Jan. 23 (Bloomberg) -- Unilever, the world’s second-largest consumer-goods maker, hit a record after the company reported revenue growth that beat estimates for a third straight quarter, led by gains in North and South America and demand for personal-care products.
The shares rose as much as 3 percent to 30.19 euros in Amsterdam trading. Sales excluding acquisitions and currency shifts rose 7.8 percent in the three months to Dec. 31, London-and Rotterdam-based Unilever said today, exceeding the 6.2 percent average estimate of 13 analysts polled by Bloomberg. The quantity of goods sold gained 4.8 percent, more than the 4 percent estimated by analysts and the biggest quarterly gain in two years.
“It was an excellent quarter for Unilever, continuing its run of high-quality, consistently strong performance,” Andrew Wood, an analyst at Sanford C. Bernstein, said in a note. “While the lack of growth in foods and Europe remains a worry, the overall performance remains impressive.”
Sales growth of 12 percent in the Americas, which represent a third of the company’s 51.3 billion euros ($68.4 billion) in annual revenue, was more than double the estimate of analysts such as Alain-Sebastian Oberhuber at MainFirst Schweiz AG. The Anglo-Dutch company has been pushing brands including Magnum ice cream in emerging markets such as Indonesia and Brazil to offset slowing growth in other regions.
Unilever’s results put pressure on Danone and Nestle SA, which are both scheduled to report full-year results next month. The maker of Knorr soups said today it expects “difficult” economic conditions to persist this year.
The shares were up 2.8 percent at 30.15 euros as of 2:52 p.m. in Amsterdam after hitting 30.19 euros a share earlier. That’s the highest price since at least 1989. Nestle gained 0.6 percent to 63.35 Swiss francs in Zurich and Danone added 0.9 percent to 50.99 euros in Paris.
Fourth-quarter sales in North America rose at a “mid single-digit” pace, Unilever said, helped by a systems implementation that brought sales forward into the third quarter of last year. Even adjusting for that easier comparison, sales in the region were “strong” and largely drove the beat, said Dirk Van Vlaanderen, an analyst at Jefferies International.
U.S. sales growth was fueled by Magnum and the introduction of Clear anti-dandruff shampoo, the company said.
“At a macro level, there are some signs the U.S. is slightly picking up,” Chief Executive Officer Paul Polman said at a meeting with analysts in London today.
In Latin America, fourth-quarter revenue rose 12 percent, driven by gains in Argentina and Brazil.
Sales in Europe, which represent 27 percent of its business, increased 0.2 percent. In an interview last month, Polman said the region is facing “at least 10 years of slow economic growth,” and today Unilever said developed markets remained “subdued,” growing 1.6 percent in the year. The company has offered lower-priced products in Greece to meet the needs of cash-strapped consumers.
A Unilever spokeswoman said the company had no immediate comment on U.K. Prime Minister David Cameron’s pledge to hold a referendum on whether Britain should leave the European Union.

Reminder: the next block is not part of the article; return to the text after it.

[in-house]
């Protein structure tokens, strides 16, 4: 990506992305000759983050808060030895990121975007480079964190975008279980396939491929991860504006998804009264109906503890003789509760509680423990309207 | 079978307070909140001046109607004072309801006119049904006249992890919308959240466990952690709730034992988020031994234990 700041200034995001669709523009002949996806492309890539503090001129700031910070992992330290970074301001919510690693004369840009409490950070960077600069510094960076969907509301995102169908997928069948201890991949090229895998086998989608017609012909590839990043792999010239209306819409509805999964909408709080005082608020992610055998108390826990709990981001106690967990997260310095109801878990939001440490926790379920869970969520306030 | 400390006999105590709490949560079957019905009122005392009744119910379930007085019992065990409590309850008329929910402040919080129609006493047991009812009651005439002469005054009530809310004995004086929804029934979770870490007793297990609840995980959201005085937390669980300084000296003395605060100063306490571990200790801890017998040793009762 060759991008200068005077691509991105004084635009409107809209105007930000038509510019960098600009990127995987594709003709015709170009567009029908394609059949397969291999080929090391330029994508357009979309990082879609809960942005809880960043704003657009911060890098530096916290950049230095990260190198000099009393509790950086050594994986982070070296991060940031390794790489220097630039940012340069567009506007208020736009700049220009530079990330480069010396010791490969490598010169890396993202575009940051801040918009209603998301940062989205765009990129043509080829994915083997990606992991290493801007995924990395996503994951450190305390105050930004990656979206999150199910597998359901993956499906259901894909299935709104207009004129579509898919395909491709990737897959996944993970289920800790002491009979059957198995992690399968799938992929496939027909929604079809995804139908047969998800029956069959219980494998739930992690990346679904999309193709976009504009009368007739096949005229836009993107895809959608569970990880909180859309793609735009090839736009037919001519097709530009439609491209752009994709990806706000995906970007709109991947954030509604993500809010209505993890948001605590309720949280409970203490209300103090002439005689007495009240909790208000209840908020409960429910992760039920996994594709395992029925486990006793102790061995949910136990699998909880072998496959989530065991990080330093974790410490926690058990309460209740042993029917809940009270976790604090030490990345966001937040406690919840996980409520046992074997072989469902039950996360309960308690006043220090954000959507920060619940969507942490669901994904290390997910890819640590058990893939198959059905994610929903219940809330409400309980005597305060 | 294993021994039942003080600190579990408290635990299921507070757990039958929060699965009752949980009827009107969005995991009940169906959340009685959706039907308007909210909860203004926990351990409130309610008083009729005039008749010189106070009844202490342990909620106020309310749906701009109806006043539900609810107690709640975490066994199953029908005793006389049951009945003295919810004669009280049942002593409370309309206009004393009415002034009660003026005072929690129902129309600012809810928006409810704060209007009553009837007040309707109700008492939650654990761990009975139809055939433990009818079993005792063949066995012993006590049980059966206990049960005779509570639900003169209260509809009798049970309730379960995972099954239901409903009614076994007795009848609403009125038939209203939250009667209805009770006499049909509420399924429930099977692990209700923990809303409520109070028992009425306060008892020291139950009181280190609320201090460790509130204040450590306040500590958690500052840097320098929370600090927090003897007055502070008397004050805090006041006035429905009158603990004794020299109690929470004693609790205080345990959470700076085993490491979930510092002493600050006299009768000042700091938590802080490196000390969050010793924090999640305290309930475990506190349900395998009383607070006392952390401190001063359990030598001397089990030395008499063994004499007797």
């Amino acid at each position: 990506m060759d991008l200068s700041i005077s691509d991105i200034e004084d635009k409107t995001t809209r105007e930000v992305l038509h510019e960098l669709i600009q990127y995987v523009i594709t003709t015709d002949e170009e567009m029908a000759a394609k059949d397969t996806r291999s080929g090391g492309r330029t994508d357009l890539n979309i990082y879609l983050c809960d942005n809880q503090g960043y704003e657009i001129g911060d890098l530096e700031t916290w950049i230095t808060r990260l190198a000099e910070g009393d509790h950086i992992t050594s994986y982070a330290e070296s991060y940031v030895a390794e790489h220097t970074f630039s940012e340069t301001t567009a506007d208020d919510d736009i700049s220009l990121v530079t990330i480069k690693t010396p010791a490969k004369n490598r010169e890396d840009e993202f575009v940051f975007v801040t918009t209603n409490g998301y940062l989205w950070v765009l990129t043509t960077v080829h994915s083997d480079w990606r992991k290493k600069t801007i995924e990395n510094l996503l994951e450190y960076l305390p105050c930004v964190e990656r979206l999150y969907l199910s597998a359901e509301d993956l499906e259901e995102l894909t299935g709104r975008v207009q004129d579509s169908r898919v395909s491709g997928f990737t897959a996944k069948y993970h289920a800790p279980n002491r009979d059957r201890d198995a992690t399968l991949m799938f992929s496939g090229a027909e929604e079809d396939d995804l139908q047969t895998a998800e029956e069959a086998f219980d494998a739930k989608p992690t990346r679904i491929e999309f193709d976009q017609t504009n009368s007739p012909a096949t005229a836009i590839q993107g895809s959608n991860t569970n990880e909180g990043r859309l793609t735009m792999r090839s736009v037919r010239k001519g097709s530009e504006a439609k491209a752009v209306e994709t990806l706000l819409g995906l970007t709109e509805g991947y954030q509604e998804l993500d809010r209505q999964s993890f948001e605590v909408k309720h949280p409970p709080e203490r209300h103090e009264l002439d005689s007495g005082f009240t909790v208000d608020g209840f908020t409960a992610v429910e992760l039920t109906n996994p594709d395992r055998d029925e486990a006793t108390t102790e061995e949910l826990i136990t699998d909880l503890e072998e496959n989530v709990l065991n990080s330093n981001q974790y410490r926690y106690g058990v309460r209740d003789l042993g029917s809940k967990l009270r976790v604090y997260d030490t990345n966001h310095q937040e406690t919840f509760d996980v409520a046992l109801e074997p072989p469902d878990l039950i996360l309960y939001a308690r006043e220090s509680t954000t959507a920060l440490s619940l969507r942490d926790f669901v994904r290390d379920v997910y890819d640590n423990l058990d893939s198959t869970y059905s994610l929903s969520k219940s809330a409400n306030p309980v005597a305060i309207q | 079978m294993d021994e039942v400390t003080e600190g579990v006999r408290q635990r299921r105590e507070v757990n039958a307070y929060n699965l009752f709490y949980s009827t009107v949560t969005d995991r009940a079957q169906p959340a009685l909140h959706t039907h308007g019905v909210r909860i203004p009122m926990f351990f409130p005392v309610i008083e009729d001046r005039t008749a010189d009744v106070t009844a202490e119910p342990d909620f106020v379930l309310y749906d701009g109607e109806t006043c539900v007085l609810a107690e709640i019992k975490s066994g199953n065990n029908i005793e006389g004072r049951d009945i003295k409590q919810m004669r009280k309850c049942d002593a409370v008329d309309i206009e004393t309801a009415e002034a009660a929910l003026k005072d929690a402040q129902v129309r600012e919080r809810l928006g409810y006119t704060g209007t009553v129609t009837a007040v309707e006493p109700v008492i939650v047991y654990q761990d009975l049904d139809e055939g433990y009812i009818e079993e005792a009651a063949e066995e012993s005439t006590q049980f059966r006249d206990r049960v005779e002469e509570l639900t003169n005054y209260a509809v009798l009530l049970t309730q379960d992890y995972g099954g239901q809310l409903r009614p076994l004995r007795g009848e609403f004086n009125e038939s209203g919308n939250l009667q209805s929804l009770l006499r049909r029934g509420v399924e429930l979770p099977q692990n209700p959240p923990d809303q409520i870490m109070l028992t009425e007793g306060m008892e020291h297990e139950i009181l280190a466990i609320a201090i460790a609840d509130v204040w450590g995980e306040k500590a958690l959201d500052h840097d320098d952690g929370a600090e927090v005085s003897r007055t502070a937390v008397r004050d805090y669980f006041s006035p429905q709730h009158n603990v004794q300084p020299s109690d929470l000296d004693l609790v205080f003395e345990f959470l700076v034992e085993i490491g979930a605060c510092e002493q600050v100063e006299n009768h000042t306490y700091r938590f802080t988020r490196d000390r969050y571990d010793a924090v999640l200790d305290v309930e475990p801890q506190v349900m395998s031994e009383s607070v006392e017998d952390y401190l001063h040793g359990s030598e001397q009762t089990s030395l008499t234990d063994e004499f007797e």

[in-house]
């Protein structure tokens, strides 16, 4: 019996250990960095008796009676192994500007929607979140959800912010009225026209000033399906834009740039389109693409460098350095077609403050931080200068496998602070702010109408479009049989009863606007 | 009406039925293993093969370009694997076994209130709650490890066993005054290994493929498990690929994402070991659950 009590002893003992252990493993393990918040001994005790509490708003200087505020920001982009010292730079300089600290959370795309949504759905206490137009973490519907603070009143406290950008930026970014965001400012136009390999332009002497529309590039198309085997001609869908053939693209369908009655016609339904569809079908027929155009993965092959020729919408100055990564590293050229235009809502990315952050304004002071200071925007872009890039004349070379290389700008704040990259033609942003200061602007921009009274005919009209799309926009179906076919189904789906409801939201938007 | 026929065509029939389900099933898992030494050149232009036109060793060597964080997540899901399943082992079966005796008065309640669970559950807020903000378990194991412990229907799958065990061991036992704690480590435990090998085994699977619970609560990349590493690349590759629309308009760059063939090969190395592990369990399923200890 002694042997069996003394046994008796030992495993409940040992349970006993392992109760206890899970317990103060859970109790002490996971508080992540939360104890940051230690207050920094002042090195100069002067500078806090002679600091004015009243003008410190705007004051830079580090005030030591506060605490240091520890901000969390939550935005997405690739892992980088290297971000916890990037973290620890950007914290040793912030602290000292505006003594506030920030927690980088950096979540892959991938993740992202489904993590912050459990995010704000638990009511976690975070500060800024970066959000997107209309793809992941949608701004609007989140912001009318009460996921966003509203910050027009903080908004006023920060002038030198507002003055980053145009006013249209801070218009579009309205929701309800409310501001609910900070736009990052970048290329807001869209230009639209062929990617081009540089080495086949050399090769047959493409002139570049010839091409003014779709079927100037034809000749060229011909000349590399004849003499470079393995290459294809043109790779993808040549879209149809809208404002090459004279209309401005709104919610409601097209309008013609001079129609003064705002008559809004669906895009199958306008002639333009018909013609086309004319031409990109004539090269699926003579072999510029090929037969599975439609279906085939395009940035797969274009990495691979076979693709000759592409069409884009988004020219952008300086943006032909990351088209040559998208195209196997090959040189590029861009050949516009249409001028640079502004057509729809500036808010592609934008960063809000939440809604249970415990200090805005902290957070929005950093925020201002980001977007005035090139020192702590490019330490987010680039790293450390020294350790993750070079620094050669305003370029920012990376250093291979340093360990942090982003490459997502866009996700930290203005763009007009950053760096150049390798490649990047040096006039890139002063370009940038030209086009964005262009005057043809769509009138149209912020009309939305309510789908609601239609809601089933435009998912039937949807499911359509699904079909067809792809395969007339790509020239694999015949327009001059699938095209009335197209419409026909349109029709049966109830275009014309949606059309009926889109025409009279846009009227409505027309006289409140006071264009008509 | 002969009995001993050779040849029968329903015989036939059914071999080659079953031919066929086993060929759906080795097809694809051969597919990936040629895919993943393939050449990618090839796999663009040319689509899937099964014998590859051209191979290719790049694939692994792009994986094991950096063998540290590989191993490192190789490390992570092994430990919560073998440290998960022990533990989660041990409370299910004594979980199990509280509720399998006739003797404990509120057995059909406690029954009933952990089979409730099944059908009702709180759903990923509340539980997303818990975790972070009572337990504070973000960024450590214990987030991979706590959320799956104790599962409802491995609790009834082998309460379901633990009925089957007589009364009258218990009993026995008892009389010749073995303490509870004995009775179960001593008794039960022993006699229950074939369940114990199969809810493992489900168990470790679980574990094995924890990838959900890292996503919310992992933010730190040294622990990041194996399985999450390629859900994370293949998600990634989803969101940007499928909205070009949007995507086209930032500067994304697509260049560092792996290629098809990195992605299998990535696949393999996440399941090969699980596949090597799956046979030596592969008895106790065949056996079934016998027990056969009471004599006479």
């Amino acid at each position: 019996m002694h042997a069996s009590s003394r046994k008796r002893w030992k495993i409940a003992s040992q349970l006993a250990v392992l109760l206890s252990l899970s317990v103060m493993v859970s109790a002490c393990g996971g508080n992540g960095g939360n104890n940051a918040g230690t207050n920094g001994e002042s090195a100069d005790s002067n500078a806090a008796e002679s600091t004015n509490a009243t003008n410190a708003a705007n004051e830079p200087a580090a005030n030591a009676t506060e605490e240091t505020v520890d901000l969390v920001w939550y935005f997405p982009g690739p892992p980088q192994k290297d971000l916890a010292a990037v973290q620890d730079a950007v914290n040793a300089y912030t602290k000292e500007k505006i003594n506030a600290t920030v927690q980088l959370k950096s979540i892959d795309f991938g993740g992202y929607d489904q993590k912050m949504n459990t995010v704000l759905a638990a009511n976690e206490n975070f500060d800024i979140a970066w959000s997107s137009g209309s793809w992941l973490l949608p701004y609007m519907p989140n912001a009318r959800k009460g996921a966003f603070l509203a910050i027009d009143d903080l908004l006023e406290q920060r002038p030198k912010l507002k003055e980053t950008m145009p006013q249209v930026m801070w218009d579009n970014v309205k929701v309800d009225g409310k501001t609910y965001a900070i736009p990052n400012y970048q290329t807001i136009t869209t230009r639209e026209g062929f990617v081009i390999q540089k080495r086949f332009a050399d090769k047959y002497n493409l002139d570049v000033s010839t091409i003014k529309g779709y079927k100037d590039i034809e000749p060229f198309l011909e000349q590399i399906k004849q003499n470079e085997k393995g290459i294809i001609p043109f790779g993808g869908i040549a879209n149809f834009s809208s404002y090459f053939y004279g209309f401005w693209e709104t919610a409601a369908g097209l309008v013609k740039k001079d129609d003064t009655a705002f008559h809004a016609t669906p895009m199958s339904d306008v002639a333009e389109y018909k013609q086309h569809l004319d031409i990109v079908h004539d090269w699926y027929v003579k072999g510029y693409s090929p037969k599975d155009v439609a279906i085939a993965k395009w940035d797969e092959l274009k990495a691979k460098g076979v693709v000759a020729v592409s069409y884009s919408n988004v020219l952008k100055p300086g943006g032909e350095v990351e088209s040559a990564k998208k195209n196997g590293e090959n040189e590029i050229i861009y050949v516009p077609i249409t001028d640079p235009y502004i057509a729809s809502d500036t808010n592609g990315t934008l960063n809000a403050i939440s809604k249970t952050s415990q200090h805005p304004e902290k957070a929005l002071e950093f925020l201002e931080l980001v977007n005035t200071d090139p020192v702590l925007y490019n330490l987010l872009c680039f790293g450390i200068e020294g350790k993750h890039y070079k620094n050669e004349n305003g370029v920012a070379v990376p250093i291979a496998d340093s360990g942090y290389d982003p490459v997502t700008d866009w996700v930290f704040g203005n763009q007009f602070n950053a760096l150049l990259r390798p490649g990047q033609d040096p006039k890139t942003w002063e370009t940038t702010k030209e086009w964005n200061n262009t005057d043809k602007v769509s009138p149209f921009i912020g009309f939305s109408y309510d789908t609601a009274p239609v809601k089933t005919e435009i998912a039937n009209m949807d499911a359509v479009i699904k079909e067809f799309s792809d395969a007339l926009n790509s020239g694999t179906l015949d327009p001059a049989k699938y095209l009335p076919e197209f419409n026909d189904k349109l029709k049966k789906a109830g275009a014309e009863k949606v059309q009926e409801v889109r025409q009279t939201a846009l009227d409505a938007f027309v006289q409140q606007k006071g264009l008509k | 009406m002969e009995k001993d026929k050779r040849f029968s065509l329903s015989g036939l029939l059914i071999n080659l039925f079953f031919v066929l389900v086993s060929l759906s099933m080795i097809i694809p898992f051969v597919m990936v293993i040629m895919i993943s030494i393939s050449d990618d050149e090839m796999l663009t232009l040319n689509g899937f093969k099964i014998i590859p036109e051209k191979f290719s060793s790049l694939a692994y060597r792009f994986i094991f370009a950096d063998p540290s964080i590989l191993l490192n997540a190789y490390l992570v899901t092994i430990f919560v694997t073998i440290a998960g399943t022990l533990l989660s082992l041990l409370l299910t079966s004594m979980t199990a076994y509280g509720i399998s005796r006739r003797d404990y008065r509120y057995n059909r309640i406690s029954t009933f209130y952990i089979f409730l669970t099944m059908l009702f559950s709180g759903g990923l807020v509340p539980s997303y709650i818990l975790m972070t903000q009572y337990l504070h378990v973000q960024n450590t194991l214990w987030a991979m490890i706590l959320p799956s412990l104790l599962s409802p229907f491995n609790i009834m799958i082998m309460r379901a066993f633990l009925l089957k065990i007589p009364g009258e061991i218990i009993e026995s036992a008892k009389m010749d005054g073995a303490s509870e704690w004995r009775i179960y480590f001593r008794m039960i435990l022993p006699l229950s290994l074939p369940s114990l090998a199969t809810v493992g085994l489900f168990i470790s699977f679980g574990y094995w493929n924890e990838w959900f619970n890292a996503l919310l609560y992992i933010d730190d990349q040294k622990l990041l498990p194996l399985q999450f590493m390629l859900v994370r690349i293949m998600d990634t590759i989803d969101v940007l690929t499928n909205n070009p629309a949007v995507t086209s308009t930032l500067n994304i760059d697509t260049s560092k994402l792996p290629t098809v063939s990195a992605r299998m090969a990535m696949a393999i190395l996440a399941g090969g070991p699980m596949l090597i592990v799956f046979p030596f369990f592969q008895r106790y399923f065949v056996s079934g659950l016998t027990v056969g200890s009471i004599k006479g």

Personal-care sales rose 12 percent, fueled by shampoo and skincare products such as Dove Damage Therapy and Dove Nutrium Moisture. Operating margins in the business eased 0.5 percentage point last year as the company put more advertising spending behind brands like Sunsilk and Dove Men+Care.
Polman, who donned a spacesuit for the analyst meeting to promote the company’s new Axe Apollo deodorant, said it would be tough to maintain sales growth at a pace of more than 10 percent in personal-care, the company’s largest business with 18.1 billion euros in annual sales.
Unilever has been pruning its food business -- now 28 percent of sales and skewed toward developed markets -- to focus on faster-growing health and beauty products. Polman said he had expected a better performance in food, where shipments declined for the second straight year, hurt by “weak” sales of spreads.
The CEO said he’s seeking to sell businesses with annual revenue of as much as 750 million euros as they have become “a distraction” and are not easily expanded globally. That would follow this month’s agreement to sell Skippy peanut butter to Hormel Foods Corp. for $700 million.
“Foods continues to fall in importance,” Liberum Research analyst Pablo Zuanic said in a note.
Full-year revenue increased 11 percent. Unilever has a goal to reach 80 billion euros in sales by 2020 and Polman said today that more than 90 percent of the growth will come from emerging markets.
Unilever’s free cash flow rose 39 percent to 4.33 billion euros last year, the most since 1999, according to data compiled by Bloomberg. Chief Financial Officer Jean-Marc Huet said the company had no plans to use the cash to buy back shares, and said Unilever will continue to look for “bolt-on” acquisitions between 1 billion and 2 billion euros in size.
A larger purchase than that would be “fine as long as it’s not distracting,” Huet said.
The company’s so-called core operating profit margin widened 0.3 percentage point to 13.8 percent, helped by lower restructuring costs.
Raw-ingredient expenses for commodities such as edible oils will rise at a “low- to mid-single digit” pace this year, a decline from last year’s high-single digit increase which amounted to an additional 1.5 billion euros, Huet said. Commodity prices remain “volatile,” he said on the call.
Net income in 2012 rose 5.4 percent to 4.48 billion euros, beating the 4.38 billion-euro average estimate of 21 analysts compiled by Bloomberg.
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